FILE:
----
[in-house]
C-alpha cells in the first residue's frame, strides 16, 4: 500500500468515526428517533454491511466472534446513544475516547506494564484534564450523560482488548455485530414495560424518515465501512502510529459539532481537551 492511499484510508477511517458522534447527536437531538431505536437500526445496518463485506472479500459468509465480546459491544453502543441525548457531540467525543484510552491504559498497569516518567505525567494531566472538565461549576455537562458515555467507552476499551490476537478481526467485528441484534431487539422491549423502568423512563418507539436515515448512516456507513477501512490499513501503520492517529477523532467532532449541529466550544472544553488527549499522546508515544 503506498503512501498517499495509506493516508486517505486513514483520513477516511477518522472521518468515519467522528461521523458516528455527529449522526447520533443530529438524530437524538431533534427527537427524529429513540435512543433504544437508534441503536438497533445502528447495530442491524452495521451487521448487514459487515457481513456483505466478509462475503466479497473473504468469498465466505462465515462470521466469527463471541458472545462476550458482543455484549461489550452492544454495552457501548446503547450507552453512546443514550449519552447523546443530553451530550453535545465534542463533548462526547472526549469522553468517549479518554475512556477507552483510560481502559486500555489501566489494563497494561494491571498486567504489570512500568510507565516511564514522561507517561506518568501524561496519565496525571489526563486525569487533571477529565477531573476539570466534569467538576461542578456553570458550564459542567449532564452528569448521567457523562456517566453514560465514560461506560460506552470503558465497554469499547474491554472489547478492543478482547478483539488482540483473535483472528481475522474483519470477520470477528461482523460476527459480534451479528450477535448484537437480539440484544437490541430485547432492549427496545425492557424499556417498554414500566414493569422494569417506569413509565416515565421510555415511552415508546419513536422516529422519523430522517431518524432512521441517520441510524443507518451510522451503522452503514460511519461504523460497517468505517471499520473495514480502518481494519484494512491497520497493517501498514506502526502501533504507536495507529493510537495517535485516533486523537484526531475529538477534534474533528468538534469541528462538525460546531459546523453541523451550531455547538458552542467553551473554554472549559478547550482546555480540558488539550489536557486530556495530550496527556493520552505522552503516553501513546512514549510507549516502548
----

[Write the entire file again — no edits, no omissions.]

[in-house]
C-alpha cells in the first residue's frame, strides 16, 4: 500500500468515526428517533454491511466472534446513544475516547506494564484534564450523560482488548455485530414495560424518515465501512502510529459539532481537551 492511499484510508477511517458522534447527536437531538431505536437500526445496518463485506472479500459468509465480546459491544453502543441525548457531540467525543484510552491504559498497569516518567505525567494531566472538565461549576455537562458515555467507552476499551490476537478481526467485528441484534431487539422491549423502568423512563418507539436515515448512516456507513477501512490499513501503520492517529477523532467532532449541529466550544472544553488527549499522546508515544 503506498503512501498517499495509506493516508486517505486513514483520513477516511477518522472521518468515519467522528461521523458516528455527529449522526447520533443530529438524530437524538431533534427527537427524529429513540435512543433504544437508534441503536438497533445502528447495530442491524452495521451487521448487514459487515457481513456483505466478509462475503466479497473473504468469498465466505462465515462470521466469527463471541458472545462476550458482543455484549461489550452492544454495552457501548446503547450507552453512546443514550449519552447523546443530553451530550453535545465534542463533548462526547472526549469522553468517549479518554475512556477507552483510560481502559486500555489501566489494563497494561494491571498486567504489570512500568510507565516511564514522561507517561506518568501524561496519565496525571489526563486525569487533571477529565477531573476539570466534569467538576461542578456553570458550564459542567449532564452528569448521567457523562456517566453514560465514560461506560460506552470503558465497554469499547474491554472489547478492543478482547478483539488482540483473535483472528481475522474483519470477520470477528461482523460476527459480534451479528450477535448484537437480539440484544437490541430485547432492549427496545425492557424499556417498554414500566414493569422494569417506569413509565416515565421510555415511552415508546419513536422516529422519523430522517431518524432512521441517520441510524443507518451510522451503522452503514460511519461504523460497517468505517471499520473495514480502518481494519484494512491497520497493517501498514506502526502501533504507536495507529493510537495517535485516533486523537484526531475529538477534534474533528468538534469541528462538525460546531459546523453541523451550531455547538458552542467553551473554554472549559478547550482546555480540558488539550489536557486530556495530550496527556493520552505522552503516553501513546512514549510507549516502548